The Cult of Chango was established in Trinidad & Tobago by slaves hailing from former Yoruba populations and from other Caribbean islands who brought in these rites. The rituals went into full bloom all through the 19th century and it combined Catholic elements as the gospel was rammed by the colonizers. Chango is the generic moniker that names the cult of the Yoruba Orishas, seen with similar features in Grenada.
This cult also receives the influence of U.S. Protestant sects and some spiritual practices that have tangled up with the Yoruba theology. As a matter of fact, Chango priests are in the same breath preachers in Spiritual Baptist churches who sometimes organize parties to celebrate African deities.
Chango worshippers retire to the Mourning Grounds (isolation) whereby meditation and fasts they get in touch with supernatural forces dubbed powers in this neck of the woods.
Olorun is worshipped as God Almighty, but there's no cult just for Him. Practitioners are aware of his existence and his powerfulness over the other powers, that usually are named after the same Yoruba deities and gods practiced in African-America. There are some deities such as Mama Latay, highly venerated in this cult despite its not being part of the Yoruba shrine.
Each powers has its own stool, heap of soil, stones or emblems dwelt by the deity, that at the same time lives in the palais, the place where ritual objects are kept. The latter is next to the chapelle, a shrine for Chango worshippers.
As it was stated above, there are some practical differences between the way the cult is observed in Trinidad and Grenada. In Grenada, for instance, there are only stools and they are placed in the priestess's backyard, called the Queen of Chango and leader of all the initiated people.
Anointing a stool requires a set of very sophisticated rituals. The priest sacrifices a quadruped animal either a goat or a lamb- and then he buries part of the cadaver together with the deity's emblems and sacred rocks. He then sucks in some sips of rum and draws magic signs with chalk around a place in order to shoo away evil spirits.
In the Cult of Chango we find the same emblems, colorful rituals, invoking, drum beating, favorite food, magical herbs and animals to be sacrificed for a certain deity. Worshippers are aware of certain excerpts of the Yoruba mythology, yet unlike Cuba those traditions have never been put in black and white. One of its top powers are Chango, master of thunder and light. Chango is penciled in as a peaceful and charitable deity, the collective representation of the African ancestors. Emanya deity of the waters; Mama Latay, master of the earth; Ogun, master of iron; Osain, deity of the jungles; Oshun, deity of the oceans, and Oya, master of winds and rain.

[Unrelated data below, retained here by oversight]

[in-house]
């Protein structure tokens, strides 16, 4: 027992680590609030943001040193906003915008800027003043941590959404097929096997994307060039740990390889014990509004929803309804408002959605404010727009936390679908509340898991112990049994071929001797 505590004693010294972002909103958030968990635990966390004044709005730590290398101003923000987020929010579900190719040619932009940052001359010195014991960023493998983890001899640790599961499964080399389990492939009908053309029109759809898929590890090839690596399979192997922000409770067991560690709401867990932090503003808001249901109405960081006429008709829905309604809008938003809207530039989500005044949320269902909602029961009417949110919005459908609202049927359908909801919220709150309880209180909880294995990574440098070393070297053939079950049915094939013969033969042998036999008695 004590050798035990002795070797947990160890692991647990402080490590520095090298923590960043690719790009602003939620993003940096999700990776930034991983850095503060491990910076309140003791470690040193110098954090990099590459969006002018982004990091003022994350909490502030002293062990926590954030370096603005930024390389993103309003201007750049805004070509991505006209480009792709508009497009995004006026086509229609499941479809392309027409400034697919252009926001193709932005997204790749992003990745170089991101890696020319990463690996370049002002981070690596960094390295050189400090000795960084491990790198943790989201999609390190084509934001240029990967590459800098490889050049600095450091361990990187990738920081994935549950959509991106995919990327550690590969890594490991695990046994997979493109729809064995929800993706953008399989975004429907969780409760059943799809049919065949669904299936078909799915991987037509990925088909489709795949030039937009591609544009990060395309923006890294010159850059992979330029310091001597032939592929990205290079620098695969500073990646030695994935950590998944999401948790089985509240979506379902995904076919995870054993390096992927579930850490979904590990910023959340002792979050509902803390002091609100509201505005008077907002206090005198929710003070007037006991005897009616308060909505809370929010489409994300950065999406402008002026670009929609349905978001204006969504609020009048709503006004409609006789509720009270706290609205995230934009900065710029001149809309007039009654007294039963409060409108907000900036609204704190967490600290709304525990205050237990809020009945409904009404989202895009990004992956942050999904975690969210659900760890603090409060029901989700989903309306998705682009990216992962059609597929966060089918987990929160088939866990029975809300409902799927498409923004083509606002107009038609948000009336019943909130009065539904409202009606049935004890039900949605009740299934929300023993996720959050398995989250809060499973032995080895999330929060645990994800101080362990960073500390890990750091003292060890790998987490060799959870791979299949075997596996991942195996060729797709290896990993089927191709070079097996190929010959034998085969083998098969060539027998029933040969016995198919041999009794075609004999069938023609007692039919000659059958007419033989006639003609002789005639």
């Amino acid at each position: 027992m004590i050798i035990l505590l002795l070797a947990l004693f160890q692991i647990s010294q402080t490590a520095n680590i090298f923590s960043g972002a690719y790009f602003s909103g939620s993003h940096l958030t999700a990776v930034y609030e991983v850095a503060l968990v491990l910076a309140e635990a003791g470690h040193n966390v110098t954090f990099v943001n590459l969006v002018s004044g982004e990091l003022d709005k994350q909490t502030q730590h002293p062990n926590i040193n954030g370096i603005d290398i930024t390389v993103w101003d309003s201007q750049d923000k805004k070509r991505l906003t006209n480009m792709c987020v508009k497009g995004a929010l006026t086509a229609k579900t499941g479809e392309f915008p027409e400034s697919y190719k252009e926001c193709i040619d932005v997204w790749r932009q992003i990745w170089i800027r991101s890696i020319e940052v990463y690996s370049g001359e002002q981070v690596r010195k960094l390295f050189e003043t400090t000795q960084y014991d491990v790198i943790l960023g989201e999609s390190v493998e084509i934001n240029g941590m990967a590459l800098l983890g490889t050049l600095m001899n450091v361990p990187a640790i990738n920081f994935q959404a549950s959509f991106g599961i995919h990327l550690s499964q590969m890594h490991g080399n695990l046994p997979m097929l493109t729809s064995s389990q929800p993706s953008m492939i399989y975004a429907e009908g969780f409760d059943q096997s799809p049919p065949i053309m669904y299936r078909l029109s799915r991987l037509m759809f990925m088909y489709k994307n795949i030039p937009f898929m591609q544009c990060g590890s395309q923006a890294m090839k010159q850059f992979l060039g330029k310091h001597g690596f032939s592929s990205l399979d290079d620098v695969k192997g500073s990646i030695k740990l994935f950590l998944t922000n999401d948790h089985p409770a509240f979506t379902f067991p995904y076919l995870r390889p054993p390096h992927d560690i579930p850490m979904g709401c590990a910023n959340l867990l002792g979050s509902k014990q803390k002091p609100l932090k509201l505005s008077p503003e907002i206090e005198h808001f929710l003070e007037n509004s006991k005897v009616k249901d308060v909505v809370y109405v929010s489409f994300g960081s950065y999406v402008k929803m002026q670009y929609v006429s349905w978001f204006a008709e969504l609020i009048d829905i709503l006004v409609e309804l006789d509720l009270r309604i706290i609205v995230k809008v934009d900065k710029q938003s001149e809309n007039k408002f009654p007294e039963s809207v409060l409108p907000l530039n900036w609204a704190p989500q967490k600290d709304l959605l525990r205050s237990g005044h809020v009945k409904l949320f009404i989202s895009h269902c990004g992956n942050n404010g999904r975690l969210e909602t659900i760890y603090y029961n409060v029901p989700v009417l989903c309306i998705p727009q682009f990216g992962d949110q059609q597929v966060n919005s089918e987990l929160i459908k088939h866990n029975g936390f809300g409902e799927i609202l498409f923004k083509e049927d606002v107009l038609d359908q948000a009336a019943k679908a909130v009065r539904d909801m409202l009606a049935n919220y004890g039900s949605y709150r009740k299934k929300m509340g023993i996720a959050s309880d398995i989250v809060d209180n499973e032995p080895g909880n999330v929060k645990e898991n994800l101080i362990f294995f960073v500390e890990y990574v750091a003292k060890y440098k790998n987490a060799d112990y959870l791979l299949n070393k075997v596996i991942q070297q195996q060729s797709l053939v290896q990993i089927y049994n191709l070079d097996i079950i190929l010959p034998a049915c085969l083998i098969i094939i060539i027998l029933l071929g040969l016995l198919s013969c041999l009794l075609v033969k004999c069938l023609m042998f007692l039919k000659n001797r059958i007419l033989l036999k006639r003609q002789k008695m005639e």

As a general rule, a person who's been initiated to the cult of just one deity can only receive one deity. However, with the influence exerted by spiritualism and the Spiritual Baptists, some people receive lesser spirits other than his guardian power. In some special occasions, powers answer the questions asked by worshippers who come to the centers in search of solutions to their own problems. Exorcisms and magical healing are practiced. Practitioners receive amulets to find shelter from evildoing.
Initiation rituals Baptism of the Powers- are by and large a whole lot simpler than in Yoruba religions or the cults derived from them. They are usually based on meditation and the usage of herbs, oils and ribbons. The baptism is conducted exactly as in the case of Christianity. The initiated person is then required to remain in the shrine for quite some time to learn the secrets of his or her guardian deity. An interesting observation is that for the most part members of the Cult of Chango see themselves as good Catholics and, generally, they are all Sunday churchgoers.
Convergence of rituals of all cultural stripes is also commonplace in the Cult of Chango Protestant sects, spiritualism, Catholicism and Yoruba religion determine the diversity of its rituals and practices that today make up the religious mosaic of the Caribbean islands.